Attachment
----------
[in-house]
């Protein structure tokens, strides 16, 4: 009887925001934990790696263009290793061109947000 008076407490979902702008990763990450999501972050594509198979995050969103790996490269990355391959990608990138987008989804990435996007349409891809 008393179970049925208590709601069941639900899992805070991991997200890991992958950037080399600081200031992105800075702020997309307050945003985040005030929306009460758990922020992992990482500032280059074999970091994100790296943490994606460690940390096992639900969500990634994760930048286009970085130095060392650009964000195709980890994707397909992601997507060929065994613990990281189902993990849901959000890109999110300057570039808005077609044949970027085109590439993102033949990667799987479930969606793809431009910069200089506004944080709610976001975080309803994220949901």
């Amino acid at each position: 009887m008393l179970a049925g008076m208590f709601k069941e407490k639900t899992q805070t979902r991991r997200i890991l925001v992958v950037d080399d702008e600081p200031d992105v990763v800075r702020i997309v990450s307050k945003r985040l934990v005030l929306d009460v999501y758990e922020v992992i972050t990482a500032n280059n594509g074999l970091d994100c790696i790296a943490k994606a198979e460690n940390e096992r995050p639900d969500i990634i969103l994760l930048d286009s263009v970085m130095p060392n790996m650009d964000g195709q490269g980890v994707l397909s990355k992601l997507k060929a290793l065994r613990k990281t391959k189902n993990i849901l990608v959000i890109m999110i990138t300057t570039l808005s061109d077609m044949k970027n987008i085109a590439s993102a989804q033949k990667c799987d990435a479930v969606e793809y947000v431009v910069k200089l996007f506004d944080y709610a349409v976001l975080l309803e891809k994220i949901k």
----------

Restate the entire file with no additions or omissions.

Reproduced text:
[in-house]
């Protein structure tokens, strides 16, 4: 009887925001934990790696263009290793061109947000 008076407490979902702008990763990450999501972050594509198979995050969103790996490269990355391959990608990138987008989804990435996007349409891809 008393179970049925208590709601069941639900899992805070991991997200890991992958950037080399600081200031992105800075702020997309307050945003985040005030929306009460758990922020992992990482500032280059074999970091994100790296943490994606460690940390096992639900969500990634994760930048286009970085130095060392650009964000195709980890994707397909992601997507060929065994613990990281189902993990849901959000890109999110300057570039808005077609044949970027085109590439993102033949990667799987479930969606793809431009910069200089506004944080709610976001975080309803994220949901």
């Amino acid at each position: 009887m008393l179970a049925g008076m208590f709601k069941e407490k639900t899992q805070t979902r991991r997200i890991l925001v992958v950037d080399d702008e600081p200031d992105v990763v800075r702020i997309v990450s307050k945003r985040l934990v005030l929306d009460v999501y758990e922020v992992i972050t990482a500032n280059n594509g074999l970091d994100c790696i790296a943490k994606a198979e460690n940390e096992r995050p639900d969500i990634i969103l994760l930048d286009s263009v970085m130095p060392n790996m650009d964000g195709q490269g980890v994707l397909s990355k992601l997507k060929a290793l065994r613990k990281t391959k189902n993990i849901l990608v959000i890109m999110i990138t300057t570039l808005s061109d077609m044949k970027n987008i085109a590439s993102a989804q033949k990667c799987d990435a479930v969606e793809y947000v431009v910069k200089l996007f506004d944080y709610a349409v976001l975080l309803e891809k994220i949901k």